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The Earth simulator: an introduction.

In 1996, a report entitled, "For Realization of the Global Change Prediction," (2) published by an advisory committee of the Science and Technology Agency of Japan, led to the creation of a highly advanced supercomputer, the Earth Simulator (ES). This supercomputer was recognized as one of the three essential elements--Simulation, along with Observation and Modeling--that had been identified by the above report and has been promoted for attaining better global climate change prediction. See Figure 1 below for a representation.


The ES was designed as a parallel vector computer suitable for numerical computation such as climate simulation. The ES uses a super high-resolution model with the time slice method (applied for 10~20 years to present or future climate) and a regional climate model. From its creation, the aim of the ES has been to mainly serve the earth sciences. It was produced by the NEC Corporation and launched for operation in March 2002, when the IPCC was just starting its activities for the Fourth Assessment Report (AR4).

The ES has a main memory of 10 terabytes and consists of 640 processor nodes, an interconnection network for connecting nodes, system disks, user disks, and other related devices including outer networks. Each processor node has a peak performance of 64 gigaflops and consists of 8 vector processors (each of which has a peak performance of 8 gigaflops). The theoretical peak performance of the ES is 40 teraflops and it has shown a sustained performance of 35.86 teraflops according to the Linpack Benchmark Test. It held the No. 1 position in the world ranking among TOP500 supercomputers from its launch to late 2004 (see Figure 2 below). During this period almost all parts of climate model experiments were conducted to contribute to the IPCC/AR4. Even now, because of its unique mission for the earth sciences, it is still playing a very important role for climate change research.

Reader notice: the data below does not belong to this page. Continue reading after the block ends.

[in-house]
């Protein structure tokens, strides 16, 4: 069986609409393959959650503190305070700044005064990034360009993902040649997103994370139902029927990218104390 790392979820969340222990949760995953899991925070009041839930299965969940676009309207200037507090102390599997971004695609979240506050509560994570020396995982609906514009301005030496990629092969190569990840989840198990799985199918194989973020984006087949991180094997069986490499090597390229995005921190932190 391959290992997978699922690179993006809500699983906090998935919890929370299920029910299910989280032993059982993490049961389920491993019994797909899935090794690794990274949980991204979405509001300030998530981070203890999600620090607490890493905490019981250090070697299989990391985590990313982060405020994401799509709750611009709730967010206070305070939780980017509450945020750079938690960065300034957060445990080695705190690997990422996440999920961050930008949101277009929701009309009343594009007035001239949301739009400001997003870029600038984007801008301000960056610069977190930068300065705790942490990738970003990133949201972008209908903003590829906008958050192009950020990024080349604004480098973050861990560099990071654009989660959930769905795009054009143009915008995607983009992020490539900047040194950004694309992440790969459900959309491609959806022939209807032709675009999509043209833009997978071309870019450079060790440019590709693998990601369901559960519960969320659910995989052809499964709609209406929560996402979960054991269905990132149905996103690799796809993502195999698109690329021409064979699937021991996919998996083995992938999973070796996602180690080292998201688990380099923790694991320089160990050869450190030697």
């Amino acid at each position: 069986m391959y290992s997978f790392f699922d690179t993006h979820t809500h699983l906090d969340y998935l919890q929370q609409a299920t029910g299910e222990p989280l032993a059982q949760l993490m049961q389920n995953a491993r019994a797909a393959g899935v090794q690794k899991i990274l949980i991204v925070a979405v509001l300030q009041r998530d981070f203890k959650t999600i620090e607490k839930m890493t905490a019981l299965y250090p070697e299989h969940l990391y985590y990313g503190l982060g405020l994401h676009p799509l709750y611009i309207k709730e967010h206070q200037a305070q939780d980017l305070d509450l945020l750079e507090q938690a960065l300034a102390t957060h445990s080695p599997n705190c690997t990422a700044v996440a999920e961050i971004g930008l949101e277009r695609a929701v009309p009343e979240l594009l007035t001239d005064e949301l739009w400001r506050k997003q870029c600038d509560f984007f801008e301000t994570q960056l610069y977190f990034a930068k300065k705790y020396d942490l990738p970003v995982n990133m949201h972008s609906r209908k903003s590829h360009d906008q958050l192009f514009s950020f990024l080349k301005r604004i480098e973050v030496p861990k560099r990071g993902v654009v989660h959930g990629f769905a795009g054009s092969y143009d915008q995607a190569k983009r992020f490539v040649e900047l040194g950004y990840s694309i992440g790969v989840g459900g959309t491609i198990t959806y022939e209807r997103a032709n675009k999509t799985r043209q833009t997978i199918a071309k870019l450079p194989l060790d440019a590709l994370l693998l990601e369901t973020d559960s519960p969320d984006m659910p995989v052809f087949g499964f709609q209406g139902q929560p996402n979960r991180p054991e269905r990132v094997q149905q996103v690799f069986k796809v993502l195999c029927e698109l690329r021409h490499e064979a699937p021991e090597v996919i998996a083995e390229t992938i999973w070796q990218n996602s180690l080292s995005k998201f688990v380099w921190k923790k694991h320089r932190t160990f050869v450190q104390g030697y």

The ES already has run complex environmental modeling experiments that have returned some startling results. Advanced modeling of the planet by the ES determined that over the next 100 years, a 65% to 80% decrease in Arctic Sea ice melted by global warming will create a 10 cm rise in sea level, causing mass coastal flooding (IT News Australia 2005).


Hiroki Kondo

Japan Agency for Marine-Earth Science and Technology (JAMSTEC/FRCGC), Japan

(2) This report was later integrated into the present Ministry of Education, Culture, Sports, Science and Technology (MEXT) in Japan.
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Title Annotation:Visualizing Future Climate in Latin America: Results from the application of the Earth Simulator
Author:Kondo, Hiroki
Publication:Visualizing Future Climate In Latin America: Results From the Application of the Earth Simulator
Date:Nov 1, 2007
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